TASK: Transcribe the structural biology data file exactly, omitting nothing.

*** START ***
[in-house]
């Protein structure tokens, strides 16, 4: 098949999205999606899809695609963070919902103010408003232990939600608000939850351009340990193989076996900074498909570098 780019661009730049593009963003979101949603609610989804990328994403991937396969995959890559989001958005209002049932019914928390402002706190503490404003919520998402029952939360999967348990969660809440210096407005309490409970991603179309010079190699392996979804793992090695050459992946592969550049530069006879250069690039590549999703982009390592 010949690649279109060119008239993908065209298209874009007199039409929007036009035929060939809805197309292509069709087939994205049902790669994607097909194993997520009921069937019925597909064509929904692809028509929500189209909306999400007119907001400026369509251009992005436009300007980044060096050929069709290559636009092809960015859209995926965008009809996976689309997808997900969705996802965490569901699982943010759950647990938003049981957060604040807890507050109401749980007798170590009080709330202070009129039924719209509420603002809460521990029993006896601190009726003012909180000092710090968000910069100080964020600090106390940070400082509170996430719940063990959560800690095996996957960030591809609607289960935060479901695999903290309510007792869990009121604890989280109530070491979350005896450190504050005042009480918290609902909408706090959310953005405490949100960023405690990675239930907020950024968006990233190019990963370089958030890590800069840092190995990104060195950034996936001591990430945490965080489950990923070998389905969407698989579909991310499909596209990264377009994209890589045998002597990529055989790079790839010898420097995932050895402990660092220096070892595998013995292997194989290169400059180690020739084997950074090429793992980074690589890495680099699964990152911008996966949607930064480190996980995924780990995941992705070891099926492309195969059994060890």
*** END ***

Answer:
[in-house]
């Protein structure tokens, strides 16, 4: 098949999205999606899809695609963070919902103010408003232990939600608000939850351009340990193989076996900074498909570098 780019661009730049593009963003979101949603609610989804990328994403991937396969995959890559989001958005209002049932019914928390402002706190503490404003919520998402029952939360999967348990969660809440210096407005309490409970991603179309010079190699392996979804793992090695050459992946592969550049530069006879250069690039590549999703982009390592 010949690649279109060119008239993908065209298209874009007199039409929007036009035929060939809805197309292509069709087939994205049902790669994607097909194993997520009921069937019925597909064509929904692809028509929500189209909306999400007119907001400026369509251009992005436009300007980044060096050929069709290559636009092809960015859209995926965008009809996976689309997808997900969705996802965490569901699982943010759950647990938003049981957060604040807890507050109401749980007798170590009080709330202070009129039924719209509420603002809460521990029993006896601190009726003012909180000092710090968000910069100080964020600090106390940070400082509170996430719940063990959560800690095996996957960030591809609607289960935060479901695999903290309510007792869990009121604890989280109530070491979350005896450190504050005042009480918290609902909408706090959310953005405490949100960023405690990675239930907020950024968006990233190019990963370089958030890590800069840092190995990104060195950034996936001591990430945490965080489950990923070998389905969407698989579909991310499909596209990264377009994209890589045998002597990529055989790079790839010898420097995932050895402990660092220096070892595998013995292997194989290169400059180690020739084997950074090429793992980074690589890495680099699964990152911008996966949607930064480190996980995924780990995941992705070891099926492309195969059994060890």